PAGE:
books i was reading. the reluctance i do know how to write some business papers and i definitely read a lot. the one thing that you would never consider me or i would never consider myself was an author. who would read this stuff, i don't know if i write well enough to do that. memoirs are actually about your life. when i started writing the book, i had gone through or was going through some really tough times.
i had moved to london because i just couldn't bear being in the united states. i couldn't bear listening daily, every day to this crazy discord that we knew would be bad but it had gotten so bad by 2018 and 2019 -- 2017 even i couldn't take it and i was happy i moved. i felt guilty about doing it but i had to move. my husband was sick and that was another one. transitioning jobs that was another one. it was all kinds of not the best time. but it turned out in hindsight it was the perfect time because it was to reflect. >> i'm so happy you decided to write your book. you mentioned you said your memoir is about your life. you tell your life story in a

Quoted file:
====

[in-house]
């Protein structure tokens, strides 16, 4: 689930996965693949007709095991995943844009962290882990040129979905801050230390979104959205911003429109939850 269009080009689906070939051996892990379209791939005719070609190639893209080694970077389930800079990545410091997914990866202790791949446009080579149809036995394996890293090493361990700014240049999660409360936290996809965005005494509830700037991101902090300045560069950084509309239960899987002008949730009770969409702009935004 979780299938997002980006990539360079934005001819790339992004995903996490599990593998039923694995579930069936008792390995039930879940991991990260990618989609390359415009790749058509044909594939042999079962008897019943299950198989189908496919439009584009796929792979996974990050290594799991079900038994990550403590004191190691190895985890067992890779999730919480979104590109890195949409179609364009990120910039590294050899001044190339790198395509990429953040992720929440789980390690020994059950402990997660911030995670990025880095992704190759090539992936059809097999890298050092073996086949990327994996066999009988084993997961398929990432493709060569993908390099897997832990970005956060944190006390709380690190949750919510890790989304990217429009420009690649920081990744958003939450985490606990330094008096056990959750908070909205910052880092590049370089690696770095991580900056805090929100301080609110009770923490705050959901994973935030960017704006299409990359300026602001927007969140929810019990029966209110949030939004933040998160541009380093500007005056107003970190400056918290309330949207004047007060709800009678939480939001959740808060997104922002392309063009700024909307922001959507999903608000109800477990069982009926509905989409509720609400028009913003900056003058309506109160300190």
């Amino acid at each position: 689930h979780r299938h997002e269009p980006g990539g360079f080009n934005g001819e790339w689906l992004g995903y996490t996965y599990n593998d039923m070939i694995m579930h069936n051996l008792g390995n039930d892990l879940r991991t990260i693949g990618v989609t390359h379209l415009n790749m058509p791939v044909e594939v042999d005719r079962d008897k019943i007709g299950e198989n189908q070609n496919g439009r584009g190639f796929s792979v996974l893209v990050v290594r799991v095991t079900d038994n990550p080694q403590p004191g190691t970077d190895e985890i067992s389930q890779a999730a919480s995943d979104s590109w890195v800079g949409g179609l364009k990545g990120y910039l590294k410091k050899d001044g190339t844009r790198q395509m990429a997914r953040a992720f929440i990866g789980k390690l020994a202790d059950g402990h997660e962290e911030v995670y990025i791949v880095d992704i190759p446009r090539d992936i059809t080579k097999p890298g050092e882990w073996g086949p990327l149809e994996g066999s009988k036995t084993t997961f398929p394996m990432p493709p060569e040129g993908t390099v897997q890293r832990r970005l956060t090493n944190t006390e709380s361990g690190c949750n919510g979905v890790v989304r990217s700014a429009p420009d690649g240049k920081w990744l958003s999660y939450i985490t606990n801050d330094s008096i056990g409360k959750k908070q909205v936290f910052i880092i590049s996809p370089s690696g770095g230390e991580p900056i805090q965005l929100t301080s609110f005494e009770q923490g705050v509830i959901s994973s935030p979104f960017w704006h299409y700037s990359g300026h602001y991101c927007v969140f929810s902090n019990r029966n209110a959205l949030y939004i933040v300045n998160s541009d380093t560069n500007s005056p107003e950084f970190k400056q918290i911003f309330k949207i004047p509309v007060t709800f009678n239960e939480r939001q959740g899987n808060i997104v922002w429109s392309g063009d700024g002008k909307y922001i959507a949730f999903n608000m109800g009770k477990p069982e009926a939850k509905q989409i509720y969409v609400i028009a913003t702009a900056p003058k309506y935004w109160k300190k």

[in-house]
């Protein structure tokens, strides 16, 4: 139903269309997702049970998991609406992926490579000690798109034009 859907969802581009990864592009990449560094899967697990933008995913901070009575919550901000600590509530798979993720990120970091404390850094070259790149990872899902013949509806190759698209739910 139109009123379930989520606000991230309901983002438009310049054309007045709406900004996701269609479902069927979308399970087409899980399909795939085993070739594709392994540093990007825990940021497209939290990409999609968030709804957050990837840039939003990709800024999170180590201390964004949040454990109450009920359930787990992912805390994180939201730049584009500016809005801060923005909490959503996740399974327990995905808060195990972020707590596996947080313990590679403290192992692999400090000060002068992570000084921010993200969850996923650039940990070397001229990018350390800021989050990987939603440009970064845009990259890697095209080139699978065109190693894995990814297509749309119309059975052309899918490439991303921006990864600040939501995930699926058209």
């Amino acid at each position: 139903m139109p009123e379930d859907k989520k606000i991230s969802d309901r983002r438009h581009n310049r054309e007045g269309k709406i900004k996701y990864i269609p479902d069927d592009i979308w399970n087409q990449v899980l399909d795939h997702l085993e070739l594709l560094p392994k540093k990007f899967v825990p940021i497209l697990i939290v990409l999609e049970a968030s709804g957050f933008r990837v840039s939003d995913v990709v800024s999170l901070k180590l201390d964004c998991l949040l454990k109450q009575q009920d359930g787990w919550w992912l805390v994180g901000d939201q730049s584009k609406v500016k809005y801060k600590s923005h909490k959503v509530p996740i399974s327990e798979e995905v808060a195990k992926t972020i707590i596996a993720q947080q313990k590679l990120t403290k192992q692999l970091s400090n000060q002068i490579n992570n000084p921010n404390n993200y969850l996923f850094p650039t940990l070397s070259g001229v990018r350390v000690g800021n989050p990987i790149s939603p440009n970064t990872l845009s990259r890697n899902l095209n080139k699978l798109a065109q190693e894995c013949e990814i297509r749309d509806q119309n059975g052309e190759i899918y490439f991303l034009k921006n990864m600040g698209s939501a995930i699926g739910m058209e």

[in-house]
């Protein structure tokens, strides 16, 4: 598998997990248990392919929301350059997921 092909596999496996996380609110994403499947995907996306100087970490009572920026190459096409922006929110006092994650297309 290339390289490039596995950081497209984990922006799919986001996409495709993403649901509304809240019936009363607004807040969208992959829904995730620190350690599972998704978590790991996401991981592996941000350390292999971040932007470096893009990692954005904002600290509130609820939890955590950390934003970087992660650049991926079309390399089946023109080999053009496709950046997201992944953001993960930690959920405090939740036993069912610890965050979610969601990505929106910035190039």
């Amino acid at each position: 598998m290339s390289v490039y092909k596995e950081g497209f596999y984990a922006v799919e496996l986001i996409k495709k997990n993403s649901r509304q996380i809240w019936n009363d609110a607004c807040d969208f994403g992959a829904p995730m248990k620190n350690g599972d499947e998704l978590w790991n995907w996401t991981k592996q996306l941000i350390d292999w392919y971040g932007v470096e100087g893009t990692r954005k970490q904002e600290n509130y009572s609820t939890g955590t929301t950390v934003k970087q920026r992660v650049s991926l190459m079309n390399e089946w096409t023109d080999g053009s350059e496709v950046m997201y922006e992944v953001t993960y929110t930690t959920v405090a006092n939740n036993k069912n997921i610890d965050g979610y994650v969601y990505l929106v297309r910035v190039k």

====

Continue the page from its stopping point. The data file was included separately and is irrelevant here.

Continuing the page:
comprehensive way from your childhood to early education. i found the book to be deeply personal and vulnerable and unapologetic. when you are studying how to write the book, was that your objective as you begin writing it? >> it wasn't -- it was my objective but it wasn't. one of the things that i am known for and who i am is pretty much no bs and direct and people
dancing around it and long words and explanations the reason it is authentic or personal that's all i know. there's not another way to do it. this is not necessarily always a good thing. you have to figure out a way to get the heck out of there and make a -- for the door. but definitely in this book it wasn't a place i felt i needed to, so i didn't even try. what i said is what i thought. >> you mentioned there were a lot of things going on in your life personally then you talk about the things happening